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Living in Brussels?

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Kelly Powell

Living in Belgium, from USA

"I loved moving to Brussels. But after a while I felt homesick. On InterNations I met a bunch of people from the US. That helped a lot."

Maria Lombardi

Living in Belgium, from Italy

"You can really get lost in the "capital of Europe" - InterNations helped me to get settled and to make a lot of expat friends."

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Brussels at a Glance

Living in Brussels

You may know all the clichés, but life in Brussels isn’t just about beer, waffles, French fries, and comic strips. If you are planning on living in Brussels, let InterNations provide you with an overview of the Belgian capital and info on language requirements, transportation, childcare, the school system, etc.

Among the many foreigners living in Brussels, a considerable number are in some way affiliated with one of the numerous international and intergovernmental organizations based in the city. However, even without major EU and NATO institutions, numerous people of foreign origin still settle in Brussels.

In fact, the city has been a popular destination for both political refugees and labor migrants since the end of the 18th century. Famous political exiles who spent part of their life in Brussels include Karl Marx, Victor Hugo, Pierre-Joseph Proudhon, and Léon Daudet.

Brussels: Population and Language

Foreign residents also include many international students, immigrants, or expats who decided to keep living in Brussels and adopted Belgian citizenship. This might account for the strange fact that, although about 70% of the population consists of Belgian nationals, the percentage of inhabitants who have either French or Dutch as their first language is actually lower.

The city is officially bilingual, so people living in Brussels get by with either French or Dutch. However, most residents actually speak both languages. The city has gradually transformed from being a Dutch-speaking region to becoming a predominantly French-language territory, which has caused considerable resentment among the Flemish populace. Due to the many expats living in Brussels, English is increasingly heard on the streets as well.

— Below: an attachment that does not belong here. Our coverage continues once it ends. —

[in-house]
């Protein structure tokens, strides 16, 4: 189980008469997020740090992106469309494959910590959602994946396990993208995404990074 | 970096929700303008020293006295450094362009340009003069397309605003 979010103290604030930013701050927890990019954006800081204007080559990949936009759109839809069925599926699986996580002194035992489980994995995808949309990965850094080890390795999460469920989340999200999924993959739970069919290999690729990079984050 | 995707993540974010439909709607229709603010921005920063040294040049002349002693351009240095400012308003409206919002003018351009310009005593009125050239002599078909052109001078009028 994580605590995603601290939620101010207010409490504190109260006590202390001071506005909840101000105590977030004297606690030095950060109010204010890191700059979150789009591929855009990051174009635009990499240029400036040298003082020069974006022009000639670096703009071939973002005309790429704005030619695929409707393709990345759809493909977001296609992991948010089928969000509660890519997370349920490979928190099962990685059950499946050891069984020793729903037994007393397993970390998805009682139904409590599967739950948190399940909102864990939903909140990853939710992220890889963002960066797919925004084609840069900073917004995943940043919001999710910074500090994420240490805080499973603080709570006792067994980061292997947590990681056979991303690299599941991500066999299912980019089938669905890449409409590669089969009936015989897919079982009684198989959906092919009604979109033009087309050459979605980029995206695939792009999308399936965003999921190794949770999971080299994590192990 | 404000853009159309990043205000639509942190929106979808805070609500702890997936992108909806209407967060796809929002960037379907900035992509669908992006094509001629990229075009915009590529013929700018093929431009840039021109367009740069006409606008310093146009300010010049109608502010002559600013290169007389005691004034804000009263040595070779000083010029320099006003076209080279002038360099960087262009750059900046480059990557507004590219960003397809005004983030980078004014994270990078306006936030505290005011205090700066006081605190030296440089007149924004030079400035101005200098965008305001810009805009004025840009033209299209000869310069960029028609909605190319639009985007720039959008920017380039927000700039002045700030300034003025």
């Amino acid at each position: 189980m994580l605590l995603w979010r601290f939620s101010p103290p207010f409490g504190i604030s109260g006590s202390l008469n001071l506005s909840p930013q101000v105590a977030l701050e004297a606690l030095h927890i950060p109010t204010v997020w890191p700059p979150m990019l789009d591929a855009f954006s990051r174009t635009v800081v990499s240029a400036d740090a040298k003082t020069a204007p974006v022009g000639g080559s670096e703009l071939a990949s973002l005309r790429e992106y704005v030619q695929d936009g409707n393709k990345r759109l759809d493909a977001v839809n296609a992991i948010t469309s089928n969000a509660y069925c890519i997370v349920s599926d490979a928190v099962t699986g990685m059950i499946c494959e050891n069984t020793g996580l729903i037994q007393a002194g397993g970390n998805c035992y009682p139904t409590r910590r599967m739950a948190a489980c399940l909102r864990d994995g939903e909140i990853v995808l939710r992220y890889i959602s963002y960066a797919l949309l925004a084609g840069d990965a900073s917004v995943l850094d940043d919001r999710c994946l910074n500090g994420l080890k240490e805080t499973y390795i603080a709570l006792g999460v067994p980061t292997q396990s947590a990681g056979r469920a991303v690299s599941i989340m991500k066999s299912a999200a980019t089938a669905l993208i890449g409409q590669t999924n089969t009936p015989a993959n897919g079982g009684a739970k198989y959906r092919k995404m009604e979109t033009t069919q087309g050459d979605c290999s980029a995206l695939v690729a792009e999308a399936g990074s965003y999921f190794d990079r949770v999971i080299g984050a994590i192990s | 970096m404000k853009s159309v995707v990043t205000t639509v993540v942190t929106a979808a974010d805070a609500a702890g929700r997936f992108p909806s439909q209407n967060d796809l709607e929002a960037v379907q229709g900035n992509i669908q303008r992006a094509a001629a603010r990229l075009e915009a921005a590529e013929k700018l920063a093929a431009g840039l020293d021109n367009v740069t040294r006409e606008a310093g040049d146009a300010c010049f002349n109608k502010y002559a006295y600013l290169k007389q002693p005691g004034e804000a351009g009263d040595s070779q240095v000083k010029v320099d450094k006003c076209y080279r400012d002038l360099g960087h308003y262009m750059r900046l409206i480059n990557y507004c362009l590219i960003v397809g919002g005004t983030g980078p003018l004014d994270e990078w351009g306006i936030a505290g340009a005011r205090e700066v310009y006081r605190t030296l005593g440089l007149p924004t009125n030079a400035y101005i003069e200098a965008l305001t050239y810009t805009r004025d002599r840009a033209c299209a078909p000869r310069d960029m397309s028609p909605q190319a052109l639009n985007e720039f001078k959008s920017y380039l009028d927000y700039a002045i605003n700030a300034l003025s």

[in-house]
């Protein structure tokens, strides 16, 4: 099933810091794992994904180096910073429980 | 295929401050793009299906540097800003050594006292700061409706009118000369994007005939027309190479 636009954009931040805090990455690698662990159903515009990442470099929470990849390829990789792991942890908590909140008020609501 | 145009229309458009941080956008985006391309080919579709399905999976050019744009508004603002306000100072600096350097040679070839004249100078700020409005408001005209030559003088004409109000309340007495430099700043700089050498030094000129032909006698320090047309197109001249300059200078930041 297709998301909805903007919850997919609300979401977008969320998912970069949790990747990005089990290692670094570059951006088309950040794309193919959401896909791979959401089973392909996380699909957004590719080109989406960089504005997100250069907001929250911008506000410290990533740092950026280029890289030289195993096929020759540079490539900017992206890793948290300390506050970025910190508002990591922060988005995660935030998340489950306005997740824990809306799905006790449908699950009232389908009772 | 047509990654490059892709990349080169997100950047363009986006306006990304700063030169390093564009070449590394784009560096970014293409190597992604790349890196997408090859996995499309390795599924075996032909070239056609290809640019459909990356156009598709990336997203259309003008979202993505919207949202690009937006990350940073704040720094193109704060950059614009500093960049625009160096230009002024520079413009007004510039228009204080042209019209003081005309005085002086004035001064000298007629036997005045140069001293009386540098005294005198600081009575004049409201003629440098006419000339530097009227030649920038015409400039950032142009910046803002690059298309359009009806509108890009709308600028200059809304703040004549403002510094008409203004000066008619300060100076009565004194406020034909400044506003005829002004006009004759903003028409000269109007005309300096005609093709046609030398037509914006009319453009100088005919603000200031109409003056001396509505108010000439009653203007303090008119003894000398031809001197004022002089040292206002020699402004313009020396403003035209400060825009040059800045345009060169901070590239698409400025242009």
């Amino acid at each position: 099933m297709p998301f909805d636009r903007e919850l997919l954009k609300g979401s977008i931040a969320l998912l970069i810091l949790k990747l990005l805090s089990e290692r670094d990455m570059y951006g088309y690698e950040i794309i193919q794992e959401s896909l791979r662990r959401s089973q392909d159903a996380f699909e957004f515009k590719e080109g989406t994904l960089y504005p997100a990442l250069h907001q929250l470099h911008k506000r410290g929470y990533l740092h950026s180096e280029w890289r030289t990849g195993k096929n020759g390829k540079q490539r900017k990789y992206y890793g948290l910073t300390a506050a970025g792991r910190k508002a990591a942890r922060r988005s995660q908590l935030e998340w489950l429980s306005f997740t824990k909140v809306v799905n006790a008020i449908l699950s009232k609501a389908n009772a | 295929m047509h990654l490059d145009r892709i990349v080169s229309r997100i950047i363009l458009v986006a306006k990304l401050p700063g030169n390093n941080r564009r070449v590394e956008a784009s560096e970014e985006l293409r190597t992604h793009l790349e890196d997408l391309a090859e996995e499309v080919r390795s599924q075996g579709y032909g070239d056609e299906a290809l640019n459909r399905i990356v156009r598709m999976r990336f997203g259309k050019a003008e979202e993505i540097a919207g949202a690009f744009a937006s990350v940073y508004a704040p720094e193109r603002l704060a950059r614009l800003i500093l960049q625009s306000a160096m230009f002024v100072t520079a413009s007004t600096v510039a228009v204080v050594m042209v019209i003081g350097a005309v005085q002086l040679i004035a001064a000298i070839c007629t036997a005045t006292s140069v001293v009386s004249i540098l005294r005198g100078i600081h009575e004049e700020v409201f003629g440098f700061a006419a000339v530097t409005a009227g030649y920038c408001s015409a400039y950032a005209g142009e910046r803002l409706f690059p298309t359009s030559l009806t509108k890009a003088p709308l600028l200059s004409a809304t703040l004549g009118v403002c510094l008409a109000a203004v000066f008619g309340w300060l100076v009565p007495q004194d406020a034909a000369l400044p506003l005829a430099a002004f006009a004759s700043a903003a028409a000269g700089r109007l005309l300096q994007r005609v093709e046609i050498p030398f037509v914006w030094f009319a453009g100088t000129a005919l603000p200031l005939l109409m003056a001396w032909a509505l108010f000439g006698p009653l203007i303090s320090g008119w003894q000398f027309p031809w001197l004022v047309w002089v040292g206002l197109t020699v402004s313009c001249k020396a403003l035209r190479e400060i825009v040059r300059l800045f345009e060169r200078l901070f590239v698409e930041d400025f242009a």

On average, people living in Brussels are younger than those in the rest of the country. Similarly, the gap between the rich and the poor is much more pronounced. While most foreigners living in Brussels are from other EU member states (especially France), nearly one quarter of the population has a Muslim background. Catholicism, however, is still the most common faith, but the number of practicing Catholics is actually rather low.

Arts and Architecture in Brussels

The residents of Brussels are blessed (or cursed) with an urban architecture comprising various styles, from medieval to postmodern. Flemish townhouses stand side by side with impressive Art Nouveau buildings, and postmodern edifices dominate the European Quarter.

Life in Brussels may be characterized by opposites, but if you’re standing in the upper sphere of one of Europe’s most intriguing modern monuments, the Atomium, looking down on the city with its Gothic town hall and the Royal Palace, it’s hard not to feel exulted about living in Brussels.

When it comes to art, there is something for everyone living in Brussels: Over 100 museums and large collections of Flemish paintings cater to serious-minded culture enthusiasts. Moreover, the famous Belgium Comic Strip Center ensures that characters such as Lucky Luke, Tintin, Gaston Lagaffe, and the Marsupilami enjoy eternal life in Brussels, their place of birth. You will also spot large frescos of popular cartoon characters on buildings throughout the city.


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InterNations Expat Magazine